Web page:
Monday, March 06, 2006

In Memoriam: Aslan Maskhadov (d. 06 March, 2005)

What do you think of when you hear the word genocide? It’s a word that I think we are all familiar with, but could any of us actually define it if we were asked?
The first thing that I think of when I hear the word genocide is Rwanda. I think of how horrified I was when I watched Hotel Rwanda last year. But I don’t know that I could define genocide. I guess I would say that genocide is the systematic murder of a group of people based on their ethnicity or their religious beliefs.
Too bad the UN has only declared genocide twice in the past 15 years (I think). The systematic murder of more than 100,000 people in Darfur, the systematic murder of who knows how many people in Chechnya, somehow that doesn’t count.
And the US isn’t helping matters. We pushed a little bit on Darfur last year, but there hasn’t been any discussion since Kofi Annan expressed his “grave concern” (I abhor that phrase), and called a committee to look into the matter. Of course, the committee found that no genocide was taking place. All they found was, “Genocide anywhere is a threat to the security of all and should never be tolerated”.
Chechnya is another matter entirely. When it does come up, all Putin will say is that we (the US) have our “War on Terror”, and he has his “War on Terror”. And who can deny him that? Shamil Basayev has made Putin’s case for him. All Putin has to do is point to Beslan (am I the only one who was annoyed when President Bush mentioned Beslan in this year’s State of the Union Speech as if it was tied to our “War on Terror”?), or to Dagestan, or to Kabardino-Balkaria, and a whole lot more.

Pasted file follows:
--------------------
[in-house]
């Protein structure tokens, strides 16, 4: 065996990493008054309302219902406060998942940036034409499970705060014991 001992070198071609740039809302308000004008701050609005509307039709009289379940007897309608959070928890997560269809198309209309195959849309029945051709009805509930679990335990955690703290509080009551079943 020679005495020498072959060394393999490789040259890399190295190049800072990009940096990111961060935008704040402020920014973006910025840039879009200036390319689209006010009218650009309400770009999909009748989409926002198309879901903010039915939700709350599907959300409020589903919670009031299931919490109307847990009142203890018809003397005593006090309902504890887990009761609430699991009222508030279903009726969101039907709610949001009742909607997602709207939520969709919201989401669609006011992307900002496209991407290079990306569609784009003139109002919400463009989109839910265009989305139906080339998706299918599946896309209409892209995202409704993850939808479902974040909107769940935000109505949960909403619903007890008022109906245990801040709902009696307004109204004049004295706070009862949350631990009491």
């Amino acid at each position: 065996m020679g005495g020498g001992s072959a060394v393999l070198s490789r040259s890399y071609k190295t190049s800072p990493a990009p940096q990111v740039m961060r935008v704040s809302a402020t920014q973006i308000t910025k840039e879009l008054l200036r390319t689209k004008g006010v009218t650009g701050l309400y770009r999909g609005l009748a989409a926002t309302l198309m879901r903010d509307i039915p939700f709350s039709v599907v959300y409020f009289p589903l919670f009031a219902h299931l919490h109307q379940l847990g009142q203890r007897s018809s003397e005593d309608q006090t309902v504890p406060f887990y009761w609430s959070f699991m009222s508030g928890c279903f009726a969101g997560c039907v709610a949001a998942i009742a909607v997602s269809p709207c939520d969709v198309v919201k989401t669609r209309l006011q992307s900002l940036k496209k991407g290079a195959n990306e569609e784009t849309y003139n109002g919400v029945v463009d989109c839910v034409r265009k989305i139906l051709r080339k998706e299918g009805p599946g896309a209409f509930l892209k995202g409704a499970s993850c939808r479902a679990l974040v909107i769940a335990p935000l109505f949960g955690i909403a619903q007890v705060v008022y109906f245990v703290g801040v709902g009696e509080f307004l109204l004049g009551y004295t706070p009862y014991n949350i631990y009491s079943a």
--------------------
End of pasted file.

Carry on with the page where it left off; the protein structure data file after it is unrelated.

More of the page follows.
Of course, the ordinary people of Russia do not care. They’re more worried about China and making sure they have enough money to buy food to put on the table (if they can find the food). I cannot say that I blame them, but it makes me wonder, what about moral depravity? An individual’s moral depravity affects everyone. A society’s moral depravity is not to be tolerated.
Because if we do tolerate an individual’s or a society’s moral depravity, what does that say about us? Are we not then morally depraved as well, and culpable?

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